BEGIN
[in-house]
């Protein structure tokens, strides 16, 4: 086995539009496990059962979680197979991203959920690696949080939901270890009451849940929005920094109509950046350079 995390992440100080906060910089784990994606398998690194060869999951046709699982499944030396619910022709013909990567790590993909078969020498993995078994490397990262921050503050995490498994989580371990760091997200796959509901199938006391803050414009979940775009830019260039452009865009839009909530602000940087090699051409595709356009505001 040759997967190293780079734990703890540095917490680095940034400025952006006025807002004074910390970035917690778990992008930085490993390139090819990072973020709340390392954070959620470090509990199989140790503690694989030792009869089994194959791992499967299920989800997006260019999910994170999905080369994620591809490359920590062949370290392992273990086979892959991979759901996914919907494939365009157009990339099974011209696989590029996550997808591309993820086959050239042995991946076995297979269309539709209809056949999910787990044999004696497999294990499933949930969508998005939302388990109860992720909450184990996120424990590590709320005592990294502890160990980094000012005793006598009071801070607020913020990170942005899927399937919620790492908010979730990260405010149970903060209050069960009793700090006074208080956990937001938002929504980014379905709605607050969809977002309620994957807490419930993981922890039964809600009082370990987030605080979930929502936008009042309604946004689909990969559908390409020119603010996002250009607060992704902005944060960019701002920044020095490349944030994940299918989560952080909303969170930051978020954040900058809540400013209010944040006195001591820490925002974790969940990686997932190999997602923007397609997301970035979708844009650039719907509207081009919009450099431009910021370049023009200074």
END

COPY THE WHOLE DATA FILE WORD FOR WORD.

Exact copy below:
[in-house]
């Protein structure tokens, strides 16, 4: 086995539009496990059962979680197979991203959920690696949080939901270890009451849940929005920094109509950046350079 995390992440100080906060910089784990994606398998690194060869999951046709699982499944030396619910022709013909990567790590993909078969020498993995078994490397990262921050503050995490498994989580371990760091997200796959509901199938006391803050414009979940775009830019260039452009865009839009909530602000940087090699051409595709356009505001 040759997967190293780079734990703890540095917490680095940034400025952006006025807002004074910390970035917690778990992008930085490993390139090819990072973020709340390392954070959620470090509990199989140790503690694989030792009869089994194959791992499967299920989800997006260019999910994170999905080369994620591809490359920590062949370290392992273990086979892959991979759901996914919907494939365009157009990339099974011209696989590029996550997808591309993820086959050239042995991946076995297979269309539709209809056949999910787990044999004696497999294990499933949930969508998005939302388990109860992720909450184990996120424990590590709320005592990294502890160990980094000012005793006598009071801070607020913020990170942005899927399937919620790492908010979730990260405010149970903060209050069960009793700090006074208080956990937001938002929504980014379905709605607050969809977002309620994957807490419930993981922890039964809600009082370990987030605080979930929502936008009042309604946004689909990969559908390409020119603010996002250009607060992704902005944060960019701002920044020095490349944030994940299918989560952080909303969170930051978020954040900058809540400013209010944040006195001591820490925002974790969940990686997932190999997602923007397609997301970035979708844009650039719907509207081009919009450099431009910021370049023009200074």